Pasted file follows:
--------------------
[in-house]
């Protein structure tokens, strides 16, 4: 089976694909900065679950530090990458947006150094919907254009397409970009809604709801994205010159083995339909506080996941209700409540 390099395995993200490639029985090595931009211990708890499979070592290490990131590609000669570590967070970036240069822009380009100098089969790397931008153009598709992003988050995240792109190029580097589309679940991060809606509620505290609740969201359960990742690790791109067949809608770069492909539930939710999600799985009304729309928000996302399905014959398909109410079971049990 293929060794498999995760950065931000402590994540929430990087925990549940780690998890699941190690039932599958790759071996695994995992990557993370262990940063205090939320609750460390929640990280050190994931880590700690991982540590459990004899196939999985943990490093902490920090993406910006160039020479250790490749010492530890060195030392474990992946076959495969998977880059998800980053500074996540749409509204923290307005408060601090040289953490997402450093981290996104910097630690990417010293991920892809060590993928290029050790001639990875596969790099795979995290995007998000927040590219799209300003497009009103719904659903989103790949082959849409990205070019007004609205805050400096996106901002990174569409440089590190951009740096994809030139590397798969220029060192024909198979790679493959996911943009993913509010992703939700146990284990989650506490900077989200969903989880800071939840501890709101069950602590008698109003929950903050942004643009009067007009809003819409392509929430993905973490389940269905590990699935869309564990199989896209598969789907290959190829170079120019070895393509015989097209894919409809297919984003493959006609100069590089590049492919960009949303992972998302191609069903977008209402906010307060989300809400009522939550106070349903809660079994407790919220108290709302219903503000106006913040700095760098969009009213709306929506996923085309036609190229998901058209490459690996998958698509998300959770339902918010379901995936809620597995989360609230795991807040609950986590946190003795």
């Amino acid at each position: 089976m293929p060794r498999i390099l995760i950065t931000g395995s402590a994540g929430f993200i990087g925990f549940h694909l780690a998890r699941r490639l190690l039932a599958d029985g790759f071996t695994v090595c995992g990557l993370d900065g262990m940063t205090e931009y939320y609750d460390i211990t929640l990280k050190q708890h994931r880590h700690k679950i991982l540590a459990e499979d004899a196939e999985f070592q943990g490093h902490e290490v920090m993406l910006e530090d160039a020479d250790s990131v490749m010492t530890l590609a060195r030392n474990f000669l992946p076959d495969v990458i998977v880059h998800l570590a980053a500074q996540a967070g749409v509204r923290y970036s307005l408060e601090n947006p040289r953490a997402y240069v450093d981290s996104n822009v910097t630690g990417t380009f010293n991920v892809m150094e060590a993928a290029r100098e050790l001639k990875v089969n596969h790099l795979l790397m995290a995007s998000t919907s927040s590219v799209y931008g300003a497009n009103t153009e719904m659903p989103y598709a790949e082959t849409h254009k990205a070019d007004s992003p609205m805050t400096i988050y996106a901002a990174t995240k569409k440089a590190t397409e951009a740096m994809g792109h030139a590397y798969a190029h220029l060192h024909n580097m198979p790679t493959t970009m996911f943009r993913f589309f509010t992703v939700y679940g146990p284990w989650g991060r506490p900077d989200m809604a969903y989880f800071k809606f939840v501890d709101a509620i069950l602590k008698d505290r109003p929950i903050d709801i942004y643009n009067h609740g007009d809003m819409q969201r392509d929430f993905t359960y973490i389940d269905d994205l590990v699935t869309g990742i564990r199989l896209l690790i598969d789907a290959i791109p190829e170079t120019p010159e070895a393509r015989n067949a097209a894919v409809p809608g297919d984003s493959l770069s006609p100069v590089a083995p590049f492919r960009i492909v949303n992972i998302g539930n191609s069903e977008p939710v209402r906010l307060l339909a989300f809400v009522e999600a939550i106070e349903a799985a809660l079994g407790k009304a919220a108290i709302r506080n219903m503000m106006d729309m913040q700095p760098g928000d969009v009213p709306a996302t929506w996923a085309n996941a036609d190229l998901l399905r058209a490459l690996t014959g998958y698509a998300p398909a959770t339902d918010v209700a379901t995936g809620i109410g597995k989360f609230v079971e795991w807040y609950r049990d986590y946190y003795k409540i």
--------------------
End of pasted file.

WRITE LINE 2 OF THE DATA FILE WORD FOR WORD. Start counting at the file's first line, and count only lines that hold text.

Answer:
């Protein structure tokens, strides 16, 4: 089976694909900065679950530090990458947006150094919907254009397409970009809604709801994205010159083995339909506080996941209700409540 390099395995993200490639029985090595931009211990708890499979070592290490990131590609000669570590967070970036240069822009380009100098089969790397931008153009598709992003988050995240792109190029580097589309679940991060809606509620505290609740969201359960990742690790791109067949809608770069492909539930939710999600799985009304729309928000996302399905014959398909109410079971049990 293929060794498999995760950065931000402590994540929430990087925990549940780690998890699941190690039932599958790759071996695994995992990557993370262990940063205090939320609750460390929640990280050190994931880590700690991982540590459990004899196939999985943990490093902490920090993406910006160039020479250790490749010492530890060195030392474990992946076959495969998977880059998800980053500074996540749409509204923290307005408060601090040289953490997402450093981290996104910097630690990417010293991920892809060590993928290029050790001639990875596969790099795979995290995007998000927040590219799209300003497009009103719904659903989103790949082959849409990205070019007004609205805050400096996106901002990174569409440089590190951009740096994809030139590397798969220029060192024909198979790679493959996911943009993913509010992703939700146990284990989650506490900077989200969903989880800071939840501890709101069950602590008698109003929950903050942004643009009067007009809003819409392509929430993905973490389940269905590990699935869309564990199989896209598969789907290959190829170079120019070895393509015989097209894919409809297919984003493959006609100069590089590049492919960009949303992972998302191609069903977008209402906010307060989300809400009522939550106070349903809660079994407790919220108290709302219903503000106006913040700095760098969009009213709306929506996923085309036609190229998901058209490459690996998958698509998300959770339902918010379901995936809620597995989360609230795991807040609950986590946190003795």